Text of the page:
The tallest structure in rural Grant County, WA, is not a grain silo or airport control tower, but a nine-story, 56-meter-tall factory unit on REC Silicon’s Moses Lake campus that will play the key role in the company’s solar-grade polysilicon production business going forward. There’s quite a view from the observation deck, both of the sprawling facility and the surrounding east-central Washington flatlands.
Part of a nearly $1.7 billion capital investment outlay ongoing at the site (which also includes two new silane plants and other support facilities), the building contains a line of 24 fluidized bed reactors, or FBRs. Not to be confused with those other FBRs--the fast breeder reactors in the nuclear energy field-- these solar material processing tools represent a significant, somewhat risky technological jump from the traditional Siemens process used to produce most of the world’s poly.
Instead of the usual chunks and rods that come out of the standard process, the FBR reactors synthesize millimeter-ish-diameter polycrystalline silicon granules. The low-cost process runs continuously and, perhaps most importantly, is much more energy efficient than the plain-wrap Siemens method, according to REC Si. (That energy efficiency was cited as a major reason for the Feds’ decision to award nearly $155 million in advanced energy manufacturing investment tax credits to the company as part of the U.S. stimulus package.)
Another plus, the end-products are apparently easy to handle: those millions of little poly BBs are pourable and can be stored in flexible bulk containers, attractive both from the manufacturer’s shipping perspective and at the customer’s loading dock.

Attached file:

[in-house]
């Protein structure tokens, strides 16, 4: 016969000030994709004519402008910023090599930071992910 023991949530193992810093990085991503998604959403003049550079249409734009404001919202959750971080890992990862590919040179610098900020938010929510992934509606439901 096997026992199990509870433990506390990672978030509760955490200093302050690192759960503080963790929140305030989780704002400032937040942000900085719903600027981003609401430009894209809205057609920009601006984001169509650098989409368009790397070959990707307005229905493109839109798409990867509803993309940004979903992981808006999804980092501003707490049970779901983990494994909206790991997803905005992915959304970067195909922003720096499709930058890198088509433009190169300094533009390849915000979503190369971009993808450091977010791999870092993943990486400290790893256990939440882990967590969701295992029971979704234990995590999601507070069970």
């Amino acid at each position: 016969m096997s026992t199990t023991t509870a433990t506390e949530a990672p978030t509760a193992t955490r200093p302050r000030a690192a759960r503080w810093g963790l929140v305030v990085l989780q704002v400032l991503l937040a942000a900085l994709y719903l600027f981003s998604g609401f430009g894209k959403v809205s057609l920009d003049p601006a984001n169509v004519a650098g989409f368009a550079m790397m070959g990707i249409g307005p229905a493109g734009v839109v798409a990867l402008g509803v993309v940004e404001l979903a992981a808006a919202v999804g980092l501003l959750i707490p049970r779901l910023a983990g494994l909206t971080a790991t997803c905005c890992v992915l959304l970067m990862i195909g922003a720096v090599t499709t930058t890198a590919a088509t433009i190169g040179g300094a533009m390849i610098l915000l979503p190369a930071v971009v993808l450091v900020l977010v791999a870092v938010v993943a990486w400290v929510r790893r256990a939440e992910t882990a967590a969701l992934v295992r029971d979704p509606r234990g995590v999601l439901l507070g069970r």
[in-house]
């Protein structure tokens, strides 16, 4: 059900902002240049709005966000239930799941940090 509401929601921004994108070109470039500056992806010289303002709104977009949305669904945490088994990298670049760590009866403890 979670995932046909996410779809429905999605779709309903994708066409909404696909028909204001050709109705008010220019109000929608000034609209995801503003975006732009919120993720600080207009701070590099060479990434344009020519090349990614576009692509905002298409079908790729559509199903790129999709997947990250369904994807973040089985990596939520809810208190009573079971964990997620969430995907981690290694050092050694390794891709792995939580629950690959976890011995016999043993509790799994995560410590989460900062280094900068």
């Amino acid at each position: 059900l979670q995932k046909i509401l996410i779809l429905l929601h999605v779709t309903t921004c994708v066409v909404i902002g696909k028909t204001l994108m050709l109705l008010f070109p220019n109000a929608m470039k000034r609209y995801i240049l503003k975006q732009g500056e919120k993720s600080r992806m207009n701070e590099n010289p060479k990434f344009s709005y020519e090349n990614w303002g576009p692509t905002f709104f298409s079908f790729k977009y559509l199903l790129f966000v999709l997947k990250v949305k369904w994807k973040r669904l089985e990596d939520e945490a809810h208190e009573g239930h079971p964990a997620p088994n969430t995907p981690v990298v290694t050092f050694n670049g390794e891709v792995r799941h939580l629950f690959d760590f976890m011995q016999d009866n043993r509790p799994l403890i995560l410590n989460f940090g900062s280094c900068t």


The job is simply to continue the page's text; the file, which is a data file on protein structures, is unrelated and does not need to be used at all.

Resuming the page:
Although REC Si rightly claims that it is all about the SiH4 molecule, the big bet it has made on FBR was not something taken in the heat of the market moment. Work on fluidized-bed technology has been going on at Moses Lake since the pre-REC days of the 1990s when the concept was proven, although R&D was shelved in the latter part of that decade and not restarted until REC got involved in 2002.
Three successive generations of pilot reactors led to the development of the FBR-A demo reactor in the mid-2000s, the 150MT workhorse unit on which the company spent five years optimizing its commercial process, tightening up its control modeling, and getting the first samples of the granular poly out for customer qualification.
Leveraging the learning achieved with the demo reactor, the Silicon 3.0 factory with its larger reactors began ramping in earnest in early 2009, but has encountered some turbulence (aside from the normal agitation that occurs in the process tools) along the way.
Glitches and delays are to be expected when a new technology moves from pilot development to the volume production stage, and REC Si’s experience with FBR has had its share. The project has run about 67% over the original budget because of delays and slowdowns in the construction and production ramp.